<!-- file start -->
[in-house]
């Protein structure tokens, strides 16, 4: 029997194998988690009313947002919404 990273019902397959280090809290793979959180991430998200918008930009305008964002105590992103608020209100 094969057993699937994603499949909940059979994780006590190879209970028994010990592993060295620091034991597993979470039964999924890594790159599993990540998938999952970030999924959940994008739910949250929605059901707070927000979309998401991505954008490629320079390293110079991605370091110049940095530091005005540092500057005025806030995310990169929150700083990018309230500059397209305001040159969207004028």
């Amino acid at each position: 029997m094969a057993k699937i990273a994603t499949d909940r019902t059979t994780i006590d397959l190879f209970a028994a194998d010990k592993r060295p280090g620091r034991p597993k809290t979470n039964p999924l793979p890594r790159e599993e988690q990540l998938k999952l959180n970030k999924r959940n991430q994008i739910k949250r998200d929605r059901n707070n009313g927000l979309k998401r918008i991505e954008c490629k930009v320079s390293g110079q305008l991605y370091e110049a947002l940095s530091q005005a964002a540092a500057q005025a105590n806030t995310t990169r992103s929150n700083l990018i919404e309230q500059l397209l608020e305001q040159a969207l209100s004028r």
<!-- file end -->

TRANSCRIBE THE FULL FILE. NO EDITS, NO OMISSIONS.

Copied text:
[in-house]
């Protein structure tokens, strides 16, 4: 029997194998988690009313947002919404 990273019902397959280090809290793979959180991430998200918008930009305008964002105590992103608020209100 094969057993699937994603499949909940059979994780006590190879209970028994010990592993060295620091034991597993979470039964999924890594790159599993990540998938999952970030999924959940994008739910949250929605059901707070927000979309998401991505954008490629320079390293110079991605370091110049940095530091005005540092500057005025806030995310990169929150700083990018309230500059397209305001040159969207004028």
């Amino acid at each position: 029997m094969a057993k699937i990273a994603t499949d909940r019902t059979t994780i006590d397959l190879f209970a028994a194998d010990k592993r060295p280090g620091r034991p597993k809290t979470n039964p999924l793979p890594r790159e599993e988690q990540l998938k999952l959180n970030k999924r959940n991430q994008i739910k949250r998200d929605r059901n707070n009313g927000l979309k998401r918008i991505e954008c490629k930009v320079s390293g110079q305008l991605y370091e110049a947002l940095s530091q005005a964002a540092a500057q005025a105590n806030t995310t990169r992103s929150n700083l990018i919404e309230q500059l397209l608020e305001q040159a969207l209100s004028r």